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by Dyan LeBourdais / New York Islanders
When Islanders center Rob Schremp was younger, his family would frequent Oswego Speedway and root for car No. 8 as it sped around the track. After years of visiting the speedway and cheering for their favorite car, eight became the Schremp family number.

Hockey was also a big part of the Schremp family. Rob’s uncle, Mike, started the youth hockey program in Fulton, NY and got Rob into the sport.

“Growing up my uncle coached my cousins Jeff and Chris,” Schremp said. “They were always big hockey players. Chris played at Brown and Jeff played in high school.”

Rob Schremp #44 of the New York Islanders skates against the Columbus Blue Jackets at the Nassau Coliseum on November 24, 2010 in Uniondale, New York. (Photo by Bruce Bennett/Getty Images)
Both Jeff and Chris wore sweater No. 8, so when it came time for Rob and his brother Tyler to start playing hockey, they looked to their cousins’ father, their Uncle Mike, for guidance.

“My brother and I always watched my cousins play hockey and we loved the game,” Schremp said. “We played every sport possible, wrestling, baseball, football, but hockey was always our passion. Our Uncle Mike coached us as tikes and taught us how to skate. My cousin Jeff actually coached me for six or seven years, he was always my coach.”

“Wearing the number eight is a huge tradition for us,” Schremp added.

But when it was time for Tyler, a year older than Rob, to wear his first jersey, eight wasn’t available so he became No. 88. The next year, eight and 88 were already taken, so being the problem solver that most mothers are, Lisa Schremp cut the number eight in half, for her newest hockey player.

But the legacies didn’t stop there.

Lisa explained, “When I came home and told my husband that 44 was the number I picked, he was like ‘that was Robbie’s number,’ ” meaning his best friend from childhood who passed away before Rob was born, and whom he is named after.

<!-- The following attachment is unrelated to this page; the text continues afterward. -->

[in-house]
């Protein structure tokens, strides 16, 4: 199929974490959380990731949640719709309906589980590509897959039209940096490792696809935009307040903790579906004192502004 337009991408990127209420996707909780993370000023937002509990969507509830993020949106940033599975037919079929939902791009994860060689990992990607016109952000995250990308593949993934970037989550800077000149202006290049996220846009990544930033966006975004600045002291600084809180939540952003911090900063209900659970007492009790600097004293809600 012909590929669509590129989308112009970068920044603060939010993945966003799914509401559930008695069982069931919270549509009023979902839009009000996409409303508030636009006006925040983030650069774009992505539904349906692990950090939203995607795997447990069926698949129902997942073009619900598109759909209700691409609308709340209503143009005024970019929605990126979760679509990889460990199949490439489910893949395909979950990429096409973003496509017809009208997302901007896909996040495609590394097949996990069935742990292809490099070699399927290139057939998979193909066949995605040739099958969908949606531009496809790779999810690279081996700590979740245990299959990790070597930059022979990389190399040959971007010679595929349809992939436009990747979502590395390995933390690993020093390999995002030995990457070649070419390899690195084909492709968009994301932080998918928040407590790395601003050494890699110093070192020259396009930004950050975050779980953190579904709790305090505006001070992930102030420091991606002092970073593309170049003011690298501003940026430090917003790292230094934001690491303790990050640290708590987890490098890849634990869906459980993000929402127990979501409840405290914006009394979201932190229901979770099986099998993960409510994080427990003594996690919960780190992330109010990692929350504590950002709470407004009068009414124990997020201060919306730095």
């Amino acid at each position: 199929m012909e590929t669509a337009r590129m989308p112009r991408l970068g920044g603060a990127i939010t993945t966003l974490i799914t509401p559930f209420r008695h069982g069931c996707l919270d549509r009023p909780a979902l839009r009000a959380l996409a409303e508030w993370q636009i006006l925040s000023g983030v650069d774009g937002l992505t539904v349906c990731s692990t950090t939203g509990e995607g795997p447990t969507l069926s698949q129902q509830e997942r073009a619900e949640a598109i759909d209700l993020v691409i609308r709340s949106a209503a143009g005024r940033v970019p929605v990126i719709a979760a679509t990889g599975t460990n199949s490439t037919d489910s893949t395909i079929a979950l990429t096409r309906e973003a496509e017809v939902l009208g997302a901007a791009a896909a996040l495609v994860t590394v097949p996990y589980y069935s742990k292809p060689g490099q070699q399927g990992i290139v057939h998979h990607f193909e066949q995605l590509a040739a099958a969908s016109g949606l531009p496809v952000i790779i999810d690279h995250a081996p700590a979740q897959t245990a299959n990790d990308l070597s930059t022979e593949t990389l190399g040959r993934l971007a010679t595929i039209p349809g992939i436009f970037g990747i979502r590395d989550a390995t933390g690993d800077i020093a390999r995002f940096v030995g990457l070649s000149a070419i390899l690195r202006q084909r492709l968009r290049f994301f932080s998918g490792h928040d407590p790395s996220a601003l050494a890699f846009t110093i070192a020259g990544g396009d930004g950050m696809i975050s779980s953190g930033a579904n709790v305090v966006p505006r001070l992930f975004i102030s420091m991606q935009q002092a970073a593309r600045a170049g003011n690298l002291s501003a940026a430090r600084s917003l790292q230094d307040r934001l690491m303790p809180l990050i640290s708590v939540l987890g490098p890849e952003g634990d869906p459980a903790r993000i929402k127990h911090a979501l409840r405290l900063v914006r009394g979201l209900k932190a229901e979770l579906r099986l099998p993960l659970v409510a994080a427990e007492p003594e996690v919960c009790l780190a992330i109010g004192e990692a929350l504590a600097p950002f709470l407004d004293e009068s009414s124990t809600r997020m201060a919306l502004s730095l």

“My husband and Robbie grew up together,” Lisa said. “They lived next to each other in their neighborhood. Each one of the families had a ton of kids and they all played together. Robbie was my husband’s best friend from the time he was little.”

Keeping in touch with Robbie’s parents after he passed away, Lisa explained, “My husband Mark told Rob’s dad that if we had another boy, his name was going to be Robbie. Of course I got pregnant and I had a boy and here he is!”

So while Schremp may have started his career on Long Island wearing jersey No. 13, his real number was always 44.

“I wore 44 my whole life,” Schremp said. “It just has a long history with me. I even have it tattooed on my back. It’s really important and really valuable to me.”

Starting his career with the Entry Draft in 2004, Schremp was given his first start in the National Hockey League during the 2006-07 season. While he hasn’t always been able to wear No. 44, Schremp has always sported the number whenever he was given the opportunity.

“When I arrived in Edmonton I couldn’t wear 44 right away,” said the center. “When I got it back, (Sheldon) Souray came and I lost it again. And when I came here, Freddy (Meyer) had it, so I wore 13. When it became available again, with Freddy (Meyer) being signed by Atlanta this summer, I decided I wanted to wear it again.”

Not only did Rob Schremp get his name from his father’s best friend, he has been honoring his legacy by wearing sweater No. 44 and at the same time he has been continuing his family’s history with the number eight and has kept the family’s hockey legacy alive in the NHL.
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